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BSC 114 Chapter 7 Notes

by: Alexis Elston

BSC 114 Chapter 7 Notes BSC 114

Alexis Elston
GPA 4.0

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About this Document

Complete coverage of chapter 7 taken from in class slideshow and book.
Principles Of Biology I
Daryl W. Lam
Class Notes
Biology, Chapter7, notes
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This 3 page Class Notes was uploaded by Alexis Elston on Monday October 3, 2016. The Class Notes belongs to BSC 114 at University of Alabama - Tuscaloosa taught by Daryl W. Lam in Fall 2016. Since its upload, it has received 11 views. For similar materials see Principles Of Biology I in Biology at University of Alabama - Tuscaloosa.


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Date Created: 10/03/16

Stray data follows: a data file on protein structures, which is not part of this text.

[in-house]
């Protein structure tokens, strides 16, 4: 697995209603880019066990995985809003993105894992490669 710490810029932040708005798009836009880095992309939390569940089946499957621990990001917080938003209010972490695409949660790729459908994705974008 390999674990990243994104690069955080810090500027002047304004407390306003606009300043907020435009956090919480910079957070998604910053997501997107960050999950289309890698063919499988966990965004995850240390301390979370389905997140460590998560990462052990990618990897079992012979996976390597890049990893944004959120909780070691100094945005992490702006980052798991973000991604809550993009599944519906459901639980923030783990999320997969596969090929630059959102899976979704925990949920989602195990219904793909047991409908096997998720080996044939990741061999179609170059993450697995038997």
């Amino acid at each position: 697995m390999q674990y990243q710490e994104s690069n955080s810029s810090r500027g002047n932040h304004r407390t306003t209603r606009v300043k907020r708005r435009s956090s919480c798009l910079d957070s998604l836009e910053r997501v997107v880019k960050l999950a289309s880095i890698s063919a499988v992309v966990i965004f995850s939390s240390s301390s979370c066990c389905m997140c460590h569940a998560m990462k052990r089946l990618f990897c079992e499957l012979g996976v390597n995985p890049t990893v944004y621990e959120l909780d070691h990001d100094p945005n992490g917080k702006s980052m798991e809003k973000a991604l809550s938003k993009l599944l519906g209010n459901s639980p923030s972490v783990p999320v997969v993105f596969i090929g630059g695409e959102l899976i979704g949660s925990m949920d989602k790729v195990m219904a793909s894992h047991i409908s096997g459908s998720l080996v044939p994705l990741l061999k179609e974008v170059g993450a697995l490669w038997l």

Chapter 7 Membrane Structure and Function  Plasma Membrane: o Boundary that separates a living cell from its surroundings  Consists of phospholipid bilayers that are embedded with many proteins o Hydrophobic fatty acid tails – face inward o Hydrophilic phosphate head – face outward  Other lipids, such as sterols, are also present  Selective permeability – allowing some substances to cross more easily than others o Fluidity: membranes must be fluid to function properly  Phospholipids in a plasma membrane can move within the bilayer  Most of lipids and some proteins drift laterally within the membrane (left and right)  Very rarely “flip­flop” over x axis  As temperatures cool, membranes transition from a fluid to solid state  Lipid Composition: Temperature at which a membrane solidifies  Cholesterol has different effects on membrane fluidity at different temperatures o Warm, cholesterol restrains movement of phospholipids o Cool, helps maintain membrane fluidity by preventing tight packing of  phospholipids  Rich in Unsaturated fatty acids = more fluidity in membrane o Protein Movement in Membranes:  Proteins are much larger than lipids and move more slowly o Lipid Variation:   Variation in lipid composition of cell membranes appears to be adaptations to specific  environment conditions  Change in response to temperature  Plants and membrane fluidity due to altering ratio of unsaturated to saturated FA  Membrane Proteins and Their Functions o Proteins determine most of a membrane’s specific functions  Peripheral membrane proteins:  Bound to the surface of the membrane  Integral membrane proteins:   Penetrate the hydrophobic cores and can span the entire cell membrane o Transmembrane proteins – span entire membrane  Hydrophobic regions of integral membrane protein consist of  one or more stretches of nonpolar amino acids  Often coiled into alpha helices o Six Major Functions  Transport  Enzymatic activity  Signal transduction  Cell­cell recognition  Intercellular joining  Attachment to the cytoskeleton and extracellular matrix o Membrane Carbohydrates  Cells recognize each other by binding to surface molecules, often carbs, on the plasma  membrane  Membrane carbs may be covalently bonded to lipids or proteins  Synthesis and Sidedness of Membranes o Have distinct inside and outside faces  Asymmetrical distribution of proteins, lipids, and associated carbs in the membrane is  determined when the membrane is constructed by the ER and Golgi apparatus  Selective Permeability Chapter 7 o Membrane controls the exchange of materials between a cell and its surroundings  Hydrophobic molecules  Can dissolve in the lipid bilayer and pass through rapidly  Hydrophilic molecules: polar molecules and ions  Cannot diffuse through cell membranes o Transport Proteins:  Allow passage of hydrophilic substances across the membrane  Channel proteins:  o Have channel that certain molecules or ions can use to enter or leave a  cell o Have aquaporins that facilitate passage of water  Carrier Proteins:  o Bind to molecules and change shape too shuttle them across the  membrane  Protein is specific for the substance it moves o Types of Transport  Diffusion: tendency of molecules to spread out evenly into the available space  Diffusion of a population of molecules may exhibit a net movement in one  direction  Passive Transport  Soluble substances diffuse down their concentration gradient  o Higher concentration to lower concentration o No work is required  Osmosis: diffusion of a solvent across a selectively permeable membrane from the side  with lower TOTAL solute concentration to the side with higher solute concentration  Direction of osmosis is determined by difference in total concentration o Osmoregulation: control of solute concentrations and water balance  Facilitated Diffusion:  Use transport proteins to speed up passive movement of molecules across the  plasma membrane  Active Transport: moves solutes against their concentration gradient  Requires energy, usually ATP  Performed by specific transport proteins embedded in cell membranes  Sodium­potassium pump  Cotransport: when active transport of a solute indirectly drives transport of another solute  Plants use gradient of hydrogen ions generated by protein pumps to drive active  transport of nutrients into the cell  Bulk transport:   Requires energy o Endocytosis:  Cell takes in macromolecules by forming vesicles from the  plasma membrane  Three types  Phagocytosis  Pinocytosis  Receptor­mediated endocytosis o Exocytosis  Transport/secretory vesicles migrate to the plasma membrane,  fuse with it, and release their contents to the extracellular  environment  Chapter 7  Many secretory cells use exocytosis to export their  products o Tonicity: ability of a solution to cause a cell to gain or lose water  Isotonic solution: no net movement of water  Concentrations are equal  Hypotonic solution: cell gains water  Solute concentration is less than inside cell  Hypertonic solution: cell loses water  Solute concentration is greater than inside cell  Water Balance of Cells with Walls o Cell walls help maintain water balance in plant cells  Plant cell in a hypotonic solution swell until the wall opposes uptake  Cell is now turgid  If there is no net movement of water into the cell, cell becomes flaccid and plant may wilt  Hypertonic environments make cells lose water   Cell membrane pulls away from wall and usually lethal effect is plasmolysis  Maintenance of Membrane potential by Ion transporters/pumps o Membrane potential is the voltage difference across a membrane  Voltage is created by differences in distribution of positive and negative ions  Electrochemical gradient o Chemical force (ion’s concentration gradient) o Electrical force (effect of membrane potential on ion’s movement) o Electrogenic Pump: transport protein that generates voltage across a membrane  Proton Pump